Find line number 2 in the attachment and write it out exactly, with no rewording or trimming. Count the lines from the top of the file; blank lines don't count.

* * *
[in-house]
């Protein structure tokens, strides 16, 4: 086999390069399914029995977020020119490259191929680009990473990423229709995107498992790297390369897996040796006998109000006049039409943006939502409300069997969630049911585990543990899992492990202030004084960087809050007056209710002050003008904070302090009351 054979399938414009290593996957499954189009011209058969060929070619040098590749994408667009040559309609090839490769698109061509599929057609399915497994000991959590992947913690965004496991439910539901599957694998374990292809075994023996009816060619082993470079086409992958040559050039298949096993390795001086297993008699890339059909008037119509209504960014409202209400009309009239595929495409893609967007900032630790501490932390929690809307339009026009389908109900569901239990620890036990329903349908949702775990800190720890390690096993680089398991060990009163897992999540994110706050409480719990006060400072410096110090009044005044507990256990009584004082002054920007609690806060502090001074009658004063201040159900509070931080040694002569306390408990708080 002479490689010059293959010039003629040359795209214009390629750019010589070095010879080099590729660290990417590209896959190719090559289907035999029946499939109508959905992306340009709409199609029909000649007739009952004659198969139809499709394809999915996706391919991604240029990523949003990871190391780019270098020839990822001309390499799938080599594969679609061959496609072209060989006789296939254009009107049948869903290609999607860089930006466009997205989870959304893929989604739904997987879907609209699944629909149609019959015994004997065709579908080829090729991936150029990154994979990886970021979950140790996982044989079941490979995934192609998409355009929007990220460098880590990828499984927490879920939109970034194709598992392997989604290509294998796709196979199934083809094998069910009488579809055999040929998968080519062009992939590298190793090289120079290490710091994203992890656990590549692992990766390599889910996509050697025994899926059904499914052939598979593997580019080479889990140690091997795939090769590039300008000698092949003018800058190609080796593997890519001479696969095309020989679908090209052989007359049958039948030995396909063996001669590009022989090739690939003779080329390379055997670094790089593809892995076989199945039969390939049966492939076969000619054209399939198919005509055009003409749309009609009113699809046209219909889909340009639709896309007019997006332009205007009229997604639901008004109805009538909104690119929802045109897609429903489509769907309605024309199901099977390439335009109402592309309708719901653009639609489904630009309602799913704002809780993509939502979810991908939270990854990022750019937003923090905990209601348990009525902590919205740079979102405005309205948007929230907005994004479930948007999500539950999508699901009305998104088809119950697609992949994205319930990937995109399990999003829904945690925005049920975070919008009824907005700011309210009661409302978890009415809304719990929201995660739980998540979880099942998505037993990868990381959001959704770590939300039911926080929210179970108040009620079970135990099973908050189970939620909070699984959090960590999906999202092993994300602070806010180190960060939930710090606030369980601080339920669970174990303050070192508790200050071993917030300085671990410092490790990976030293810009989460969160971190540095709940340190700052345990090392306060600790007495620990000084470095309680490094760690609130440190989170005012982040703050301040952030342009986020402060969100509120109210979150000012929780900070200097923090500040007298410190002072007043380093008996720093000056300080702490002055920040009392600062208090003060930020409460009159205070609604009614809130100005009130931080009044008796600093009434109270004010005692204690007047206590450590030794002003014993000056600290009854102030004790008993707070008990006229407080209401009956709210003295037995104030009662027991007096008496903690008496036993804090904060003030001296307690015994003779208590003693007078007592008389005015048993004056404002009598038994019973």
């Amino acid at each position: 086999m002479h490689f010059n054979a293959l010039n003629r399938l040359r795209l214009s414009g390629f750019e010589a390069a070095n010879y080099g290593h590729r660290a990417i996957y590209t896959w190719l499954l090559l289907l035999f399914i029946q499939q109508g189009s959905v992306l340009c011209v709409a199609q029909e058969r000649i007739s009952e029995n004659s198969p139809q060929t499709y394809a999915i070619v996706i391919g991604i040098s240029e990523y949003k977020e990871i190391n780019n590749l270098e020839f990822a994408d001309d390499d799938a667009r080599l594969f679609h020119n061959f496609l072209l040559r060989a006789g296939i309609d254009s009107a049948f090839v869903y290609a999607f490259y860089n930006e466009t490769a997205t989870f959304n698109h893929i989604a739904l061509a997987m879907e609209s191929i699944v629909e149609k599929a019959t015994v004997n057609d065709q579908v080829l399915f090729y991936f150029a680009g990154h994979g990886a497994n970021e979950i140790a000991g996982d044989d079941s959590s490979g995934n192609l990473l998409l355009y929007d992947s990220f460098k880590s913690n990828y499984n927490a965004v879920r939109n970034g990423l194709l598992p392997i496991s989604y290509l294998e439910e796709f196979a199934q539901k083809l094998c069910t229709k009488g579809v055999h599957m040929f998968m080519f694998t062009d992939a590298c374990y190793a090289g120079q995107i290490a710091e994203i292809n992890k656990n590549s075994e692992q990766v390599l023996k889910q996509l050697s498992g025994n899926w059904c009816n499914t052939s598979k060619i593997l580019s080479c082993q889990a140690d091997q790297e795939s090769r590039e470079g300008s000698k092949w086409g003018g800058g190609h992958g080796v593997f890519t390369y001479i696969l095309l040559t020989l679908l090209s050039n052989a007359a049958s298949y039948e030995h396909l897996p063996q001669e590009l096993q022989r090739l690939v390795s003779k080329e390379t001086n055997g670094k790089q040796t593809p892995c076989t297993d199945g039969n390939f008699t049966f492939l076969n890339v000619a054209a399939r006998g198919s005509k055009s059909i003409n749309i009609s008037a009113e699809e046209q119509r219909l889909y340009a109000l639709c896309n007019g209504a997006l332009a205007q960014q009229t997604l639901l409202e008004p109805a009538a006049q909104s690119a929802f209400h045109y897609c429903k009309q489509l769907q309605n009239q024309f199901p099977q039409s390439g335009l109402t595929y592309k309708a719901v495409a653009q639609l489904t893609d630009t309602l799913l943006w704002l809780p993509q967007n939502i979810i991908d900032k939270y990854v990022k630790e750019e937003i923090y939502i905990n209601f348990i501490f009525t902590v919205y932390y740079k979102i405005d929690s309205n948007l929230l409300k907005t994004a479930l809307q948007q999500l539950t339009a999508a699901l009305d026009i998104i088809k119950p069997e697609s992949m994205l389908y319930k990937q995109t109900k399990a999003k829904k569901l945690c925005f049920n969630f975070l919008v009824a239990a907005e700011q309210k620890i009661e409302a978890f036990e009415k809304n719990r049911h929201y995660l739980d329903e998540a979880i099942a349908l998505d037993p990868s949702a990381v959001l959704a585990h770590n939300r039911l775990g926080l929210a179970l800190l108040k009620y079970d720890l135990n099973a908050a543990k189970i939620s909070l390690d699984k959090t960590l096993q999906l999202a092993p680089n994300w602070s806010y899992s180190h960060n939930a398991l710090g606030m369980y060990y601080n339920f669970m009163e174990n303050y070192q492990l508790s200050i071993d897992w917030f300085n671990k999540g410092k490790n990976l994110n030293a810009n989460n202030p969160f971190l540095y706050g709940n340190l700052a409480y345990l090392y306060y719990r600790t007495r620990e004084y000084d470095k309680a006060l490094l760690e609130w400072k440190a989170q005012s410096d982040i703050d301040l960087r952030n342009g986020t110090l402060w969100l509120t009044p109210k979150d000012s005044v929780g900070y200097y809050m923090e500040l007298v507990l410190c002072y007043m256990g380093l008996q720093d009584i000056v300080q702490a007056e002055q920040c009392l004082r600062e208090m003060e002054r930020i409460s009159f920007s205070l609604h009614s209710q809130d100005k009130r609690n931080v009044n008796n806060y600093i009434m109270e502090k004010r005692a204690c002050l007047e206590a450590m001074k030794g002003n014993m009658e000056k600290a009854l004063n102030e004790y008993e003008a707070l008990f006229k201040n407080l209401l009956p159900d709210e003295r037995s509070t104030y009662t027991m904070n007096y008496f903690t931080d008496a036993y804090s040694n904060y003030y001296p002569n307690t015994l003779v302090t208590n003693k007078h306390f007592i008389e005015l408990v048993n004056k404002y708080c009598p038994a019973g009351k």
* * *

């Protein structure tokens, strides 16, 4: 086999390069399914029995977020020119490259191929680009990473990423229709995107498992790297390369897996040796006998109000006049039409943006939502409300069997969630049911585990543990899992492990202030004084960087809050007056209710002050003008904070302090009351 054979399938414009290593996957499954189009011209058969060929070619040098590749994408667009040559309609090839490769698109061509599929057609399915497994000991959590992947913690965004496991439910539901599957694998374990292809075994023996009816060619082993470079086409992958040559050039298949096993390795001086297993008699890339059909008037119509209504960014409202209400009309009239595929495409893609967007900032630790501490932390929690809307339009026009389908109900569901239990620890036990329903349908949702775990800190720890390690096993680089398991060990009163897992999540994110706050409480719990006060400072410096110090009044005044507990256990009584004082002054920007609690806060502090001074009658004063201040159900509070931080040694002569306390408990708080 002479490689010059293959010039003629040359795209214009390629750019010589070095010879080099590729660290990417590209896959190719090559289907035999029946499939109508959905992306340009709409199609029909000649007739009952004659198969139809499709394809999915996706391919991604240029990523949003990871190391780019270098020839990822001309390499799938080599594969679609061959496609072209060989006789296939254009009107049948869903290609999607860089930006466009997205989870959304893929989604739904997987879907609209699944629909149609019959015994004997065709579908080829090729991936150029990154994979990886970021979950140790996982044989079941490979995934192609998409355009929007990220460098880590990828499984927490879920939109970034194709598992392997989604290509294998796709196979199934083809094998069910009488579809055999040929998968080519062009992939590298190793090289120079290490710091994203992890656990590549692992990766390599889910996509050697025994899926059904499914052939598979593997580019080479889990140690091997795939090769590039300008000698092949003018800058190609080796593997890519001479696969095309020989679908090209052989007359049958039948030995396909063996001669590009022989090739690939003779080329390379055997670094790089593809892995076989199945039969390939049966492939076969000619054209399939198919005509055009003409749309009609009113699809046209219909889909340009639709896309007019997006332009205007009229997604639901008004109805009538909104690119929802045109897609429903489509769907309605024309199901099977390439335009109402592309309708719901653009639609489904630009309602799913704002809780993509939502979810991908939270990854990022750019937003923090905990209601348990009525902590919205740079979102405005309205948007929230907005994004479930948007999500539950999508699901009305998104088809119950697609992949994205319930990937995109399990999003829904945690925005049920975070919008009824907005700011309210009661409302978890009415809304719990929201995660739980998540979880099942998505037993990868990381959001959704770590939300039911926080929210179970108040009620079970135990099973908050189970939620909070699984959090960590999906999202092993994300602070806010180190960060939930710090606030369980601080339920669970174990303050070192508790200050071993917030300085671990410092490790990976030293810009989460969160971190540095709940340190700052345990090392306060600790007495620990000084470095309680490094760690609130440190989170005012982040703050301040952030342009986020402060969100509120109210979150000012929780900070200097923090500040007298410190002072007043380093008996720093000056300080702490002055920040009392600062208090003060930020409460009159205070609604009614809130100005009130931080009044008796600093009434109270004010005692204690007047206590450590030794002003014993000056600290009854102030004790008993707070008990006229407080209401009956709210003295037995104030009662027991007096008496903690008496036993804090904060003030001296307690015994003779208590003693007078007592008389005015048993004056404002009598038994019973």